An article in Reason magazine says that the COVID stimulus checks sent out by the Federal Government worsened inflation inn the US compared to other wealthy nations.
ECB chair Christine Lagarde echoed this sentiment today on CBS Face the Nation, where she said that the European approach of allowing workers to keep their jobs during the pandemic had turned out better than the US approach of just handing out money. The Europeans spent only about half of what the Americans spent, and when the pandemic ended, the European labor market was more stable than America’s.
The Reason article was based on a paper by four economists at the Federal Reserve Bank of San Francisco. Their report said, "However, since the first half of 2021, U.S. inflation has increasingly outpaced inflation in other developed countries. Estimates suggest that fiscal support measures designed to counteract the severity of the pandemic's economic effect may have contributed to this divergence."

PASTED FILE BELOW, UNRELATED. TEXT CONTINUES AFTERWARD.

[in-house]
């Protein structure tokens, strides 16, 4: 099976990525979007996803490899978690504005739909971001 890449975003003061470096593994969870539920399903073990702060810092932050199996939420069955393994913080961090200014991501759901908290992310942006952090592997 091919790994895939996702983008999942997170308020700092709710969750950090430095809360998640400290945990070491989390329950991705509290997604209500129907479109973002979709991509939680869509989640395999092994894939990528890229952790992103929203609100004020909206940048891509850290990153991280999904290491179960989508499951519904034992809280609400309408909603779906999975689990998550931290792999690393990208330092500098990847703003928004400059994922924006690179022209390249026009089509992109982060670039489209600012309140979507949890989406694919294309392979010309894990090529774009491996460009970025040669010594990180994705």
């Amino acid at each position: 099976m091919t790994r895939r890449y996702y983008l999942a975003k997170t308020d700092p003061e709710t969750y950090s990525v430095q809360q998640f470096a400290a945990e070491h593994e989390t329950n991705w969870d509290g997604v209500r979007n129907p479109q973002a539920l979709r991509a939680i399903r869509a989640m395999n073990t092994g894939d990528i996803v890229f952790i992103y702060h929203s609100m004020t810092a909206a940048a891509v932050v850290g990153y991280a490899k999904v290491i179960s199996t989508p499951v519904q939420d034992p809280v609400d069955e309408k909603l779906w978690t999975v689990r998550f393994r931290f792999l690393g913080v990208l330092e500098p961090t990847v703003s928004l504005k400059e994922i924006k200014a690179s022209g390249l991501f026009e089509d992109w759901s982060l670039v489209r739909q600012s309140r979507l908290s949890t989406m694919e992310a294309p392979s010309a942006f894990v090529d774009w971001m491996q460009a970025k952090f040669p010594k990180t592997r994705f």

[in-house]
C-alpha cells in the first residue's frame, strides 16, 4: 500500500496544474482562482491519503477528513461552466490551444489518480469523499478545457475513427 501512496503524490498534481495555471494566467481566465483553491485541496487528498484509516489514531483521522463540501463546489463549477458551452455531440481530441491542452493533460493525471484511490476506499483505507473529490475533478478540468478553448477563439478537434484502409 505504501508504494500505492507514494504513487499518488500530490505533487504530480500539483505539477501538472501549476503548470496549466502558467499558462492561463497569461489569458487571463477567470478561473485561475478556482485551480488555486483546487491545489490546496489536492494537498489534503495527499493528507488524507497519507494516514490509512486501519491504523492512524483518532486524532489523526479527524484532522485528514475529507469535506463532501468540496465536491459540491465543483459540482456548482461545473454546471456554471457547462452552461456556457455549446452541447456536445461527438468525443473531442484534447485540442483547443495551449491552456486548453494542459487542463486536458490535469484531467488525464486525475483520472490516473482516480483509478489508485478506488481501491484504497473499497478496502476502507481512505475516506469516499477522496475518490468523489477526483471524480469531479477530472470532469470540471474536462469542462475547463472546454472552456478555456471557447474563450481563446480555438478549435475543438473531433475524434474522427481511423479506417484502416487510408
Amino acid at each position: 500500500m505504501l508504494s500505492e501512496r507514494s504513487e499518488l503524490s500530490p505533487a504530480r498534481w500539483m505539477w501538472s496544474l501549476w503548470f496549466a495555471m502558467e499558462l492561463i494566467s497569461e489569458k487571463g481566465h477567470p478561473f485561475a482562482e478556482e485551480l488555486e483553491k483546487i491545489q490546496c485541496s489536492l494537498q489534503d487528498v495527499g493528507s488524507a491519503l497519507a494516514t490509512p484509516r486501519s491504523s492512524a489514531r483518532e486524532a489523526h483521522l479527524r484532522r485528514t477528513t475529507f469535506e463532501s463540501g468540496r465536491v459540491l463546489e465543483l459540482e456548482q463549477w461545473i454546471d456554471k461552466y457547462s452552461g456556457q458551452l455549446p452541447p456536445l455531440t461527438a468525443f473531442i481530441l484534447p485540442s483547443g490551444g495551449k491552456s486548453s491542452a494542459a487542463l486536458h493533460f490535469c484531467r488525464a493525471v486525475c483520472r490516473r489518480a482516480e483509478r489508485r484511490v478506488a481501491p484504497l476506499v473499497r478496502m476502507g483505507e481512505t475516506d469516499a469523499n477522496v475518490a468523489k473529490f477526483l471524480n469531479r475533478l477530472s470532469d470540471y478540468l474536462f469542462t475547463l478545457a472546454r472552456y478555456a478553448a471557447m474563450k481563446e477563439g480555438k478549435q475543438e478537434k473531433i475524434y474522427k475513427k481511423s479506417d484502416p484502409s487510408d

Governments all over the world spent heavily to combat the pandemic, of course, but few handed out cash directly to citizens as the American government did. The four Federal Reserve researchers track sharp increases in "inflation-adjusted disposable personal income"—in layman's terms, excess spending cash—reported by American households over the past two years. "Throughout 2020 and 2021, U.S. households experienced significantly higher increases in their disposable income relative to their OECD peers," they write.
About $817 billion in direct payments to American households were delivered in three rounds during the pandemic,… much of that $817 billion landed in the bank accounts of people who had never lost their jobs and were well above the poverty line.
The four economists conclude that "U.S. income transfers may have contributed to an increase in inflation of about 3 percentage points by the fourth quarter of 2021."